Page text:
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Women are already being prosecuted for having abortions

As anti-abortion groups distance themselves from Donald Trump's comments to MSNBC that abortion patients should be punished, women are already being prosecuted.
Pro-choice advocates and anti-abortion advocates rally outside of the Supreme Court, March 2, 2016 in Washington, DC. (Photo by Drew Angerer/Getty)
Pro-choice advocates and anti-abortion advocates rally outside of the Supreme Court, March 2, 2016 in Washington, DC.

Minutes after Republican presidential front-runner Donald Trump told MSNBC's Chris Matthews that "there has to be some form of punishment" for women seeking abortions, many anti-abortion rights advocates immediately distanced themselves. 

A Cruz campaign staffer tweeted, "Trump doesn't understand the pro-life position because he's not pro-life." In swiftly-issued statement, Jeanne Mancini, president of the March for Life Education and Defense Fund, said: "No pro-lifer would ever want to punish a woman who has chosen abortion. This is against the very nature of what we are about. We invite a woman who has gone down this route to consider paths to healing, not punishment.” 

The anti-abortion movement has spent decades working to counter the accusation that it is anti-woman. Witness anti-abortion laws, like the one currently being considered by the Supreme Court, that put new restrictions on abortion providers in the name of protecting women's health, as opposed to protecting fetal life. Advocates for banning abortion entirely have argued, extensively, that in the world they hope for, only abortion providers will be subject to criminal penalties. 

But even under the status quo, where Roe v. Wade technically hasn't been overturned, women are already being prosecuted and even convicted on suspicion of having abortions. Just ask Purvi Patel, who is appealing a 30-year prison sentence for her conviction for feticide in Indiana. Prosecutors said she had ordered abortion pills online and charged her with feticide, which had been initially touted as a way to prosecute people who attack pregnant women. The prosecutor in South Bend, Indiana who brought the case told MSNBC of prosecuting Patel under the feticide charge, “A more accurate title would be ‘unlawful termination of pregnancy.'"  

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Or ask Tennessee's Anna Yocca, who at 24 weeks pregnant used a coat hanger to try to induce an abortion and later gave birth to a living child. Earlier this month, she pled not guilty to aggravated assault after having been initially charged with attempted murder. Or Rennie Gibbs, a Mississippi teenager who after a stillbirth was indicted for "depraved heart" murder for allegedly smoking crack during her pregnancy. Or Jennie Lynn McCormack, the Idaho woman who was initially prosecuted for violating the state's 20 week abortion ban, until a federal court said it was unconstitutional.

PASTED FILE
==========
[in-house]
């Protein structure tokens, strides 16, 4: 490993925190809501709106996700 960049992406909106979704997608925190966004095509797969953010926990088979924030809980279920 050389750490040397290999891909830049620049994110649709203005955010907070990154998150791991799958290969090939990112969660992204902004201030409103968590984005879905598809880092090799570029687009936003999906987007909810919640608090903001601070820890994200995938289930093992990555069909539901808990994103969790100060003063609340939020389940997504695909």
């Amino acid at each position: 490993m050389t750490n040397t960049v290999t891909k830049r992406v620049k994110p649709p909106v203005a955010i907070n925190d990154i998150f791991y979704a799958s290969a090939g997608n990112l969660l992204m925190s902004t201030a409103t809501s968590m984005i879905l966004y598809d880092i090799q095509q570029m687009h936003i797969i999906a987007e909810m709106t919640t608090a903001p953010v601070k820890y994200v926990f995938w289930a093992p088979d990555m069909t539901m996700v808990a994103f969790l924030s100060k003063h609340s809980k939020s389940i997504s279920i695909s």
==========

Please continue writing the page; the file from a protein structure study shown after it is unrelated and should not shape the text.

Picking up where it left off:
Jennifer Whalen of Pennsylvania wasn't jailed for having an abortion herself. In 2014, she began serving a 9-18 month sentence for ordering pills online so her sixteen year old daughter could end her pregnancy. The New York Times reported that the closest clinic to the Whalen family was about 75 miles away, and that she and her daughter worried about the travel and affording an abortion. The hospital where they went after Whalen's daughter took the pills reported her to child protective authorities, and she was charged with a felony and three misdemeanors for violating the state's abortion and medical regulations. In theory, the regulations that require that abortion be performed only by licensed medical personnel are put in place to protect women. In practice, women get prosecuted under them. 

Under current abortion law, women cannot be prosecuted for going to a legal abortion provider and ending their pregnancies lawfully, which depending on the state can involve multiple visits to a clinic, a required ultrasound, a ban on using insurance coverage, and state-mandated information that many doctors consider medically inaccurate. 

But as the cases of these women across the country show, women have been prosecuted under current restrictions on abortion, at times with major felonies. The underlying logic of the laws is that the embryo or fetus is worthy of legal protection to the point of prosecuting the pregnant woman. 

A few hours after the town hall, Trump abruptly backed away from his own comments, saying that in the world anti-abortion advocates would prefer, in which abortion is illegal, the doctor who would perform an illegal abortion would be prosecuted, not the woman. "The woman is a victim in this case as is the life in her womb," the Trump campaign said in a statement.

But a world in which abortion is banned entirely and women are themselves prosecuted for breaking that law is not so hard to imagine, after all.